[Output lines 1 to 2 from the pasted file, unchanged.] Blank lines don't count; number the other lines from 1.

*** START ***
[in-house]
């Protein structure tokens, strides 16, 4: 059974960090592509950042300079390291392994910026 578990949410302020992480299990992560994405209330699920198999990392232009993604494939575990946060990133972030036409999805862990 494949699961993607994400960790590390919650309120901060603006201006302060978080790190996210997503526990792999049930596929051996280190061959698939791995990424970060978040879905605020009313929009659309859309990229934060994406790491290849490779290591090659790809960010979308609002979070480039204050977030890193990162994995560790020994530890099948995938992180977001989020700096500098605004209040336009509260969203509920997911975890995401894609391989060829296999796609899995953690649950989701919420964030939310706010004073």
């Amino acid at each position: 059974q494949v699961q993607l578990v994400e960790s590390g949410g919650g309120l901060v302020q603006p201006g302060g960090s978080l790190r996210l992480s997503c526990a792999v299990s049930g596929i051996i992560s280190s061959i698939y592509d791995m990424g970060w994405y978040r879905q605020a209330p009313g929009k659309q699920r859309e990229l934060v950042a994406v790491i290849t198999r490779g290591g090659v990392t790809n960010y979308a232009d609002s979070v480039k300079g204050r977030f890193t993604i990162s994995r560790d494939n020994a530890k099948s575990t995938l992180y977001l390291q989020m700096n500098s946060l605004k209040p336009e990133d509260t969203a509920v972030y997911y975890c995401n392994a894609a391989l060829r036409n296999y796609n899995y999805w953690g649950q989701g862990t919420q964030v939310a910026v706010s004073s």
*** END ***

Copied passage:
[in-house]
């Protein structure tokens, strides 16, 4: 059974960090592509950042300079390291392994910026 578990949410302020992480299990992560994405209330699920198999990392232009993604494939575990946060990133972030036409999805862990 494949699961993607994400960790590390919650309120901060603006201006302060978080790190996210997503526990792999049930596929051996280190061959698939791995990424970060978040879905605020009313929009659309859309990229934060994406790491290849490779290591090659790809960010979308609002979070480039204050977030890193990162994995560790020994530890099948995938992180977001989020700096500098605004209040336009509260969203509920997911975890995401894609391989060829296999796609899995953690649950989701919420964030939310706010004073």